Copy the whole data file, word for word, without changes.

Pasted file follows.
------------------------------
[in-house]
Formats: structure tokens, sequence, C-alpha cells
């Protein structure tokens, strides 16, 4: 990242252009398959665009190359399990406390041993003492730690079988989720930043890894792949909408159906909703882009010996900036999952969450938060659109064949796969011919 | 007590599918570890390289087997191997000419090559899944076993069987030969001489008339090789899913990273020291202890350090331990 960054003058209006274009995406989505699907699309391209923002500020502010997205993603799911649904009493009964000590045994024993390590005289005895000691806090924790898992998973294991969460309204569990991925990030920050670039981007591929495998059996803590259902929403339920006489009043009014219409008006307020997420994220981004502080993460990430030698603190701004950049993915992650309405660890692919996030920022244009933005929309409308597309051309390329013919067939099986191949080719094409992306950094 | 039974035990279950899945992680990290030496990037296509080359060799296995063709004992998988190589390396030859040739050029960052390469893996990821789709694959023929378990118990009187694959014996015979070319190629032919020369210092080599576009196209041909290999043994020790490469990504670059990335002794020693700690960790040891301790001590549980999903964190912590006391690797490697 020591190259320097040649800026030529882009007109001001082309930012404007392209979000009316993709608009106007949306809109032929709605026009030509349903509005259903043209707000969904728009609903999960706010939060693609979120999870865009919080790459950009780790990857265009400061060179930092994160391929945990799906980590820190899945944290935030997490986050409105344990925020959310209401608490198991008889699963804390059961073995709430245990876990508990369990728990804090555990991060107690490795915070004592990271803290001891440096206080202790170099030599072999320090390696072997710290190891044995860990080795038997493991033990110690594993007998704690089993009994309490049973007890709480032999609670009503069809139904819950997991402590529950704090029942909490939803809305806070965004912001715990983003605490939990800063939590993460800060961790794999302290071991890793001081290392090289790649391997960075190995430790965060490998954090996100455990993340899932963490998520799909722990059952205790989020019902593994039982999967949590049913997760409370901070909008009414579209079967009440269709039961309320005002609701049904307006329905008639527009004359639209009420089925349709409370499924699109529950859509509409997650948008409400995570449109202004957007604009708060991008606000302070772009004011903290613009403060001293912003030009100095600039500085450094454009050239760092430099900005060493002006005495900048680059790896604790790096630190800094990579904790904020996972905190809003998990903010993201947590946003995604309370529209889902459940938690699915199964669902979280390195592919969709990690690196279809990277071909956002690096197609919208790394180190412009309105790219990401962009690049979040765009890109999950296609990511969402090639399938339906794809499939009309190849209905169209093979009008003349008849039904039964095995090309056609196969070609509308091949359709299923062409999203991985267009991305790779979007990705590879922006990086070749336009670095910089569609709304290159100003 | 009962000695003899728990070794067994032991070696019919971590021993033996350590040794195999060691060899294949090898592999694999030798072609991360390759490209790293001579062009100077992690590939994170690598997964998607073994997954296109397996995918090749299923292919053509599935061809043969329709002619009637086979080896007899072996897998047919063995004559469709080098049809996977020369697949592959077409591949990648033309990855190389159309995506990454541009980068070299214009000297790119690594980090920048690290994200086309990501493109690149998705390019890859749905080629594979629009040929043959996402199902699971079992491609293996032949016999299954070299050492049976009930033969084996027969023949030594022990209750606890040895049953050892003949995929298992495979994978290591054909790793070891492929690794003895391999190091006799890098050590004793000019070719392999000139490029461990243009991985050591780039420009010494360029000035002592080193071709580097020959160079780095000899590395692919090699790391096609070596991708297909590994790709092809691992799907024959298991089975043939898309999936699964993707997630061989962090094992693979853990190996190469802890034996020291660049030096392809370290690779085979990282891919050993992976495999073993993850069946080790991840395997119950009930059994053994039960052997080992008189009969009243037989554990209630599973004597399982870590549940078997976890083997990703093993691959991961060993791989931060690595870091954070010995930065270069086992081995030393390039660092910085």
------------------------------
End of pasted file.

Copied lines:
[in-house]
Formats: structure tokens, sequence, C-alpha cells
């Protein structure tokens, strides 16, 4: 990242252009398959665009190359399990406390041993003492730690079988989720930043890894792949909408159906909703882009010996900036999952969450938060659109064949796969011919 | 007590599918570890390289087997191997000419090559899944076993069987030969001489008339090789899913990273020291202890350090331990 960054003058209006274009995406989505699907699309391209923002500020502010997205993603799911649904009493009964000590045994024993390590005289005895000691806090924790898992998973294991969460309204569990991925990030920050670039981007591929495998059996803590259902929403339920006489009043009014219409008006307020997420994220981004502080993460990430030698603190701004950049993915992650309405660890692919996030920022244009933005929309409308597309051309390329013919067939099986191949080719094409992306950094 | 039974035990279950899945992680990290030496990037296509080359060799296995063709004992998988190589390396030859040739050029960052390469893996990821789709694959023929378990118990009187694959014996015979070319190629032919020369210092080599576009196209041909290999043994020790490469990504670059990335002794020693700690960790040891301790001590549980999903964190912590006391690797490697 020591190259320097040649800026030529882009007109001001082309930012404007392209979000009316993709608009106007949306809109032929709605026009030509349903509005259903043209707000969904728009609903999960706010939060693609979120999870865009919080790459950009780790990857265009400061060179930092994160391929945990799906980590820190899945944290935030997490986050409105344990925020959310209401608490198991008889699963804390059961073995709430245990876990508990369990728990804090555990991060107690490795915070004592990271803290001891440096206080202790170099030599072999320090390696072997710290190891044995860990080795038997493991033990110690594993007998704690089993009994309490049973007890709480032999609670009503069809139904819950997991402590529950704090029942909490939803809305806070965004912001715990983003605490939990800063939590993460800060961790794999302290071991890793001081290392090289790649391997960075190995430790965060490998954090996100455990993340899932963490998520799909722990059952205790989020019902593994039982999967949590049913997760409370901070909008009414579209079967009440269709039961309320005002609701049904307006329905008639527009004359639209009420089925349709409370499924699109529950859509509409997650948008409400995570449109202004957007604009708060991008606000302070772009004011903290613009403060001293912003030009100095600039500085450094454009050239760092430099900005060493002006005495900048680059790896604790790096630190800094990579904790904020996972905190809003998990903010993201947590946003995604309370529209889902459940938690699915199964669902979280390195592919969709990690690196279809990277071909956002690096197609919208790394180190412009309105790219990401962009690049979040765009890109999950296609990511969402090639399938339906794809499939009309190849209905169209093979009008003349008849039904039964095995090309056609196969070609509308091949359709299923062409999203991985267009991305790779979007990705590879922006990086070749336009670095910089569609709304290159100003 | 009962000695003899728990070794067994032991070696019919971590021993033996350590040794195999060691060899294949090898592999694999030798072609991360390759490209790293001579062009100077992690590939994170690598997964998607073994997954296109397996995918090749299923292919053509599935061809043969329709002619009637086979080896007899072996897998047919063995004559469709080098049809996977020369697949592959077409591949990648033309990855190389159309995506990454541009980068070299214009000297790119690594980090920048690290994200086309990501493109690149998705390019890859749905080629594979629009040929043959996402199902699971079992491609293996032949016999299954070299050492049976009930033969084996027969023949030594022990209750606890040895049953050892003949995929298992495979994978290591054909790793070891492929690794003895391999190091006799890098050590004793000019070719392999000139490029461990243009991985050591780039420009010494360029000035002592080193071709580097020959160079780095000899590395692919090699790391096609070596991708297909590994790709092809691992799907024959298991089975043939898309999936699964993707997630061989962090094992693979853990190996190469802890034996020291660049030096392809370290690779085979990282891919050993992976495999073993993850069946080790991840395997119950009930059994053994039960052997080992008189009969009243037989554990209630599973004597399982870590549940078997976890083997990703093993691959991961060993791989931060690595870091954070010995930065270069086992081995030393390039660092910085």